The Coronado Public Library’s new photo exhibition, “As He Saw It… Photographs by Major Morris,” can be viewed in the library’s main exhibit corridor hall until March 5. Despite an early hiccup brought on by the recent surge in COVID-19 cases, a closing reception for the exhibition will now take place on Friday, March 4.
The reception, to be held in the Library’s Winn Room from 6:15 to 7:30 pm, will feature Major’s wife, Anne-Grethe Morris, who will speak about her husband and his work. Visitors can also enjoy live music by jazz duo Robert Thorson and Kamau Kenyatta at this free event with mask-wearing required.
The exhibit, which opened on January 21, features a series of over 60 black and white 1960s-era photos taken by Major Morris, a WWII veteran and university professor who professed his staunch and lifelong support for education. The opening reception originally scheduled to coincide with this date was postponed in light of the library’s temporarily increased pandemic restrictions. While a new reception date is yet to be announced, the exhibit still offers a stimulating artistic perspective for Coronado visitors and residents alike. Uniquely, it is also enhanced by proximity to more information about Morris which can be found in the library’s collection just a few paces from the photos themselves.
Library Director Shaun Briley hopes the public will find the exhibition of these photos from a top artist moving and interesting. “They offer a humanizing depiction of a minority neighborhood in the 1960s, which is something worth reflecting on in African American history month,” Briley said. “The photographer devoted his life to education, nurturing children and their dreams for a better future and this comes across in many of the photos.” Though the pandemic continues on, the exhibit is just one way the library continues its quest to enhance Coronado’s access to information, arts, and community.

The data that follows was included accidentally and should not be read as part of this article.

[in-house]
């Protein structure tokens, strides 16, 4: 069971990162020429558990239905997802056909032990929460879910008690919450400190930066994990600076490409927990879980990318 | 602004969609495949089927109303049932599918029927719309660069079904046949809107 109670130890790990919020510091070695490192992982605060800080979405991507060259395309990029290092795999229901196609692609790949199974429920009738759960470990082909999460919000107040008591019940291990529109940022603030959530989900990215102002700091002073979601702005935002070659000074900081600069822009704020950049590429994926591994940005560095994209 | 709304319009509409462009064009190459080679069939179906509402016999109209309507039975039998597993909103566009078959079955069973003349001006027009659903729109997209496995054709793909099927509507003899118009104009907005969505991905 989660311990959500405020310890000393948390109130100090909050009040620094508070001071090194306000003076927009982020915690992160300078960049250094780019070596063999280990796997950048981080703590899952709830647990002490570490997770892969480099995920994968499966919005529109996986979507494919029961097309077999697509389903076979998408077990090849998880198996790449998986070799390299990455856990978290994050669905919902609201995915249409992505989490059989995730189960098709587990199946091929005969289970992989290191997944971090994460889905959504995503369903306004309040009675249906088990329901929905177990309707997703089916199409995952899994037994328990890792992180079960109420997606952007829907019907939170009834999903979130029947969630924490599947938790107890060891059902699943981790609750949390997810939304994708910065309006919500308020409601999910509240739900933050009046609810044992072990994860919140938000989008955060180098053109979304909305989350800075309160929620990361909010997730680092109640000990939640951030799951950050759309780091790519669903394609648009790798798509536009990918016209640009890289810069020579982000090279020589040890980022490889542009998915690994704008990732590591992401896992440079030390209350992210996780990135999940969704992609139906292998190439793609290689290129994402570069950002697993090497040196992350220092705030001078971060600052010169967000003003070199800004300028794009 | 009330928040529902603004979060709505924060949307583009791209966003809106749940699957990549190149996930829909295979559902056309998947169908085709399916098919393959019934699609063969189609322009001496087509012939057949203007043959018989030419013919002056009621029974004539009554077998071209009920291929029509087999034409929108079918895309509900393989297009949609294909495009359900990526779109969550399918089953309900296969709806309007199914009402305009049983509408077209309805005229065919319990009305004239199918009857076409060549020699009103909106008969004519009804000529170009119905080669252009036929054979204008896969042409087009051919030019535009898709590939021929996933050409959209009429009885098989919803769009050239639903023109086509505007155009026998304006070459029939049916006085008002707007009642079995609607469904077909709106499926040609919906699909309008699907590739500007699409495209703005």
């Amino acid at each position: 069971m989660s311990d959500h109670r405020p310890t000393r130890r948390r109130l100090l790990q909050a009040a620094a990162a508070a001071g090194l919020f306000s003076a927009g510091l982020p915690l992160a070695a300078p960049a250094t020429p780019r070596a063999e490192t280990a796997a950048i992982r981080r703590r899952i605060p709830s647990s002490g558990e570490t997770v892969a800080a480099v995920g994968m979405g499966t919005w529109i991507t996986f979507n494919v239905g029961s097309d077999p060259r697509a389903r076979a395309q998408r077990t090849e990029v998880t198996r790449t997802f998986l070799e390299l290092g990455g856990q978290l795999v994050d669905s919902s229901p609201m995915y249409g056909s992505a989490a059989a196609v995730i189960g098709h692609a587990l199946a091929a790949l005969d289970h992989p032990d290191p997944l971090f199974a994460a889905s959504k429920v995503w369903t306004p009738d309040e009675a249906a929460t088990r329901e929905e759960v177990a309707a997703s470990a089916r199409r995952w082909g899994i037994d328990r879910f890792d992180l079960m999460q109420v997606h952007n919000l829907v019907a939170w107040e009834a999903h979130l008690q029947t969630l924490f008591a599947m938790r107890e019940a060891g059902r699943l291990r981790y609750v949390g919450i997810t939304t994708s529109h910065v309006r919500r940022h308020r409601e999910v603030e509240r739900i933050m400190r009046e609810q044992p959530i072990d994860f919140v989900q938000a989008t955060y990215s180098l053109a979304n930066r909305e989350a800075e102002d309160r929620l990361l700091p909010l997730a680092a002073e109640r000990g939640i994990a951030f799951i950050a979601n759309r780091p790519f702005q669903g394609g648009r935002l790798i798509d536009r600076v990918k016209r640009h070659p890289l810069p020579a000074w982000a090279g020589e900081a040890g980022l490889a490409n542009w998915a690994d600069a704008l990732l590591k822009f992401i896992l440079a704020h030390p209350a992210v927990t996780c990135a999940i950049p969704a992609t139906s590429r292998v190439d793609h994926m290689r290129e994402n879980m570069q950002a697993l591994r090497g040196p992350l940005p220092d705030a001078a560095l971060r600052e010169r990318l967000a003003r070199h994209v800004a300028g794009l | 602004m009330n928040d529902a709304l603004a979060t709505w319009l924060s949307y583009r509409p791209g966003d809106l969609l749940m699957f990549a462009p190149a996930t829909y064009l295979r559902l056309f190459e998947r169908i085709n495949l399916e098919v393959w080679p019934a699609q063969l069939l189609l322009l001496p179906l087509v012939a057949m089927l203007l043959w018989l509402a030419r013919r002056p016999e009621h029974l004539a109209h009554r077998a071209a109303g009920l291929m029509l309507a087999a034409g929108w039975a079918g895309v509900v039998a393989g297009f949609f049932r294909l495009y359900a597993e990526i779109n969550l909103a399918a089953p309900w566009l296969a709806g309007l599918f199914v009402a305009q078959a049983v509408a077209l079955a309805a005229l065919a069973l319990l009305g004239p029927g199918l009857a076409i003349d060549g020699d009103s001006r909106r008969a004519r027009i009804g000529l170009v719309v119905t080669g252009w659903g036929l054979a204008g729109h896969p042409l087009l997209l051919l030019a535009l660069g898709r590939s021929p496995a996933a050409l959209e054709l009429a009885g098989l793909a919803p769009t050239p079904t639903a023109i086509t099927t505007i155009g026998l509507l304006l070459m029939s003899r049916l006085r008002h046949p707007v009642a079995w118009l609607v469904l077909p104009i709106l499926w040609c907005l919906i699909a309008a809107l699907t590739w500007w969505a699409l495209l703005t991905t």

The photo series, as Briley references, mostly focuses on simple scenes from daily life and childhood, transporting the viewer to a bygone era. Some of the featured photos also center the social and political upheaval of the late ’60s and early ’70s, such as the 1968 scene from “The People’s March on Poverty.” However, by his own admission, Morris’ favorite photos were those that featured young people with hope in their eyes. Morris, who was born in 1921 and grew up in a poor Cincinnati neighborhood during the Great Depression, directly cited his upbringing as inspiration for the subjects he often portrayed.
“In my photographic experience I have always been drawn to capturing images of what life was for me as I groped my way through an underprivileged youthful existence, what life continues to be for so many young people living in circumstances similar to those of my early childhood, and in capturing those images, expressing what I feel about the strength and beauty of those children who refuse to be victims,” Morris said. As a former student who dropped out of high school to support his family only to eventually become a graduate of Harvard University, Morris also emphasized the importance of the curiosity, dreams and potential to flourish which he found in his photographic subjects despite the poverty of some of their surroundings.
After Morris’ stint serving as part of the last all-black cavalry division in the U.S. Army in the ‘40s, he learned about the science and technology of developing photos while he was working as a lab technician for the Massachusetts Institute of Technology (MIT) in the 1950s. Ultimately, after lifelong careers in both education and photography, in 1997 Morris and his wife retired to Escondido where he resided until his death in 2016. His legacy continues through periodic exhibitions and the multiple books which he self-published (and can also be found in the library’s book catalog), “Escape from Black Bottom” and “Nurture Their Dreams.” Morris’ passion for education also continues to be honored through the “Nurture Their Dreams Endowed Scholarship ” established in his name to support underrepresented students at Portland State University, his last professorial institution before his retirement.
After taking in the exhibit, visitors can also find more information on Morris, his life and works at majormorris.net; merchandise and prints are also available for sale.